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How Whiskey Is Made

How Whiskey Is Made
How Whiskey Is Made

How Whiskey Is Made

Grain Malting

Corn, rye, and wheat enzymes only need to be cooked at high temperatures to soften the hard cell walls, then they are ready for the next step no need for malting.

Barley Malting

The First step is fermentation what is fermentation this is when the yeast turns the “sugar” meaning grain etc. to alcohol.

Barley-based whiskey is a little tricky the grains must be “malted”: which means steeped in cold water for several days to hydrate the endosperm, the source of their starch which is the source of the sugars.

Well you still need to get access to the sugars which are stuck behind cell walks.

The trick, to germinate for up to a week on a malting floor or in a germination box the seeds cells are tricked to let down the walls thinking that it is growing into a new stalk.

Al the grains must be dried before the next step takes place.

Obviously any way can be used to stop the germination though the accepted practice is to dry it out.

Barley’s germination is stopped much in the same way either halted by air drying. Unique to barley though is using a kiln. Scotland is famous for using peat to fire the drying kilns which gives it its unique smoky taste.

Making The Grist Grounds

Enzymes and starches are now fermentable sugars and are almost ready for the yeast to work its wonders. We just need to get rid of the shells or what you would call the whole of the grain.

All grains, barley, rye, corn, and wheat are ground into which is called “grist” to make their starches accessible.

Grist To The Mill

The grist is the useful part of the ground grains. The unusable part is called chaff.

For “harder” grains such as corn, rye, and wheat, a portion of malted barley must be added to the grist to aid fermentation.


Increasingly hot water is flushed through the grist accepted practice is three times to extract all the fermentable sugars.

Warm water helps the enzymes complete their conversion from starch into fermentable sugars the warm sweet liquid is now referred to as the “wort.”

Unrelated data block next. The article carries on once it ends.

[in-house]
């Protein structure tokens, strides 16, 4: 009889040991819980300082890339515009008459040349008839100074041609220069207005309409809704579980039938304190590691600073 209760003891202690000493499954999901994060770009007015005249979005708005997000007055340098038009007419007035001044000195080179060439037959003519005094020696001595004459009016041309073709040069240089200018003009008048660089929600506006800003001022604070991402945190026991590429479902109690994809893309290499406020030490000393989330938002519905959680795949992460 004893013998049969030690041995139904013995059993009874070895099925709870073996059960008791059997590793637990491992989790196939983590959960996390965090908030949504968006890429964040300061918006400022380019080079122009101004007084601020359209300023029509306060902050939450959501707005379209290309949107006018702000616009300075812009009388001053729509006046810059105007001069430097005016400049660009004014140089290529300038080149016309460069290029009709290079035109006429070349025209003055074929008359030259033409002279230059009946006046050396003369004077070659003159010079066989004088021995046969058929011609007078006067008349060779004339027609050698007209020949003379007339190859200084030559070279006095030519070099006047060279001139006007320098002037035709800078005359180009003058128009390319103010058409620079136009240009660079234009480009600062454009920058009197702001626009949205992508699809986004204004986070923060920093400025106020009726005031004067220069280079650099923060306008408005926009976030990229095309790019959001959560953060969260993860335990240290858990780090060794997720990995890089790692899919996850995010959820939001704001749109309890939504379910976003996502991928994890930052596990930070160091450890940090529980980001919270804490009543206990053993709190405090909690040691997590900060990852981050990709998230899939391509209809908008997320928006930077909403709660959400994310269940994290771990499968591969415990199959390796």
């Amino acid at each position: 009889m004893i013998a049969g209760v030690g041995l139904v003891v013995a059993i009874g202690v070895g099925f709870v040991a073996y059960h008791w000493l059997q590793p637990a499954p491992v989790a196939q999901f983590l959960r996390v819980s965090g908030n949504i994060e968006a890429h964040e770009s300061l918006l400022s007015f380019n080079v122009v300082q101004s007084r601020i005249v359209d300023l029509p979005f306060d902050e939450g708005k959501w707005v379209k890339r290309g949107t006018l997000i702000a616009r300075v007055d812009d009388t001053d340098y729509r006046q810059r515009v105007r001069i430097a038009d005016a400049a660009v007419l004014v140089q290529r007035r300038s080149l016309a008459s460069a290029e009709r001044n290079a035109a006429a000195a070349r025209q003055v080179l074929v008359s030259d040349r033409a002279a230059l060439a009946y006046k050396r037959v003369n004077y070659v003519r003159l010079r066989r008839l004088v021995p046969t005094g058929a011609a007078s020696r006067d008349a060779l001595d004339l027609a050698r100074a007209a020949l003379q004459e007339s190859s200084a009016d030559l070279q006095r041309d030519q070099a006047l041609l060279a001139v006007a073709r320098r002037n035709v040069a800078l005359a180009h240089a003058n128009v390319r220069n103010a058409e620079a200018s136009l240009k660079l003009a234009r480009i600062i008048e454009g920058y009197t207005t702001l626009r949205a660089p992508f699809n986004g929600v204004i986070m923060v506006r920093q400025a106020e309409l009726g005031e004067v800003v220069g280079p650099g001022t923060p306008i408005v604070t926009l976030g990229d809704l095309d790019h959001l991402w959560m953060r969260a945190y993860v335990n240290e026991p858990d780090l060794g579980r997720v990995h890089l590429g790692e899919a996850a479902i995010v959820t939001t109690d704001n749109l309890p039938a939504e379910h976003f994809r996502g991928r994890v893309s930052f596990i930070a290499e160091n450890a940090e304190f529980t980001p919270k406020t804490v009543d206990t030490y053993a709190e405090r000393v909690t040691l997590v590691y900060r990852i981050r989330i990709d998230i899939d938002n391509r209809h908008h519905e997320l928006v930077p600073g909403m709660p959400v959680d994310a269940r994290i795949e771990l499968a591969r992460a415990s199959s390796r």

Chemical Reaction

The mixture of grist and water now referred to as the wort. Is now added to a receptacle known as a mash tun.

This vessel is may be insulated to maintain a constant temperature this will enable that the flavor can be replicated over and over.


Yeast is added to the wort and the fermentation magic begins. The yeast converts the wort’s fermentable sugars into carbon dioxide (CO2), and alcohol. Some distilleries will capture the CO2 and create dry ice for resale.

Fermentation can take from anywhere from 24 hours and upwards depending on the yeast, sugar content, and temperature the distillery prefers.

The average alcohol content on what now is referred to as the beer, or “wash,” is normally 7–9% alcohol by volume (ABV).


This is the container where fermentation occurs.


For malt whiskey, the wash is pumped into the wash still and heated until it boils. This leads to the steam rising as a vapor into a condenser. The condenser as its name implies causes the vapor to condense, the water being heavier leads to some of it drooping back into the still. The liquid that makes it out is referred to as “low wines” at around 25% ABV.

The low wines go into a second still to repeat the process. The “middle cut” of this distillate becomes the final spirit

Pot Still

Traditionally used for Scotch and Scotch-style whiskies, pot stills make whisky in batches: each filling and emptying of the still equates to one “batch.” They obviously look like a pot.

Column Still

In column stills, the liquid flows through continuously grain whiskeys, made from corn, rye, or wheat, are distilled in a column, or Coffey, still.


Almost all whiskeys from around the world are matured in oak barrels.

Future articles

Stay tuned for our future articles on whiskey stills and barrel maturation.

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To spirits and cheers,

Binyomin Terebelo, Master Distiller and Drinkologist

Image by 272447 from Pixabay

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Written by Binyomin Terebelo
I love hearing from you about why you love something I wrote or published or a recipe I don't know. I am Master Distiller at Terebelo Distillery, Love all things alcohol. Freelance for Grogmag and blog recipes for Weekend Rabbi too.
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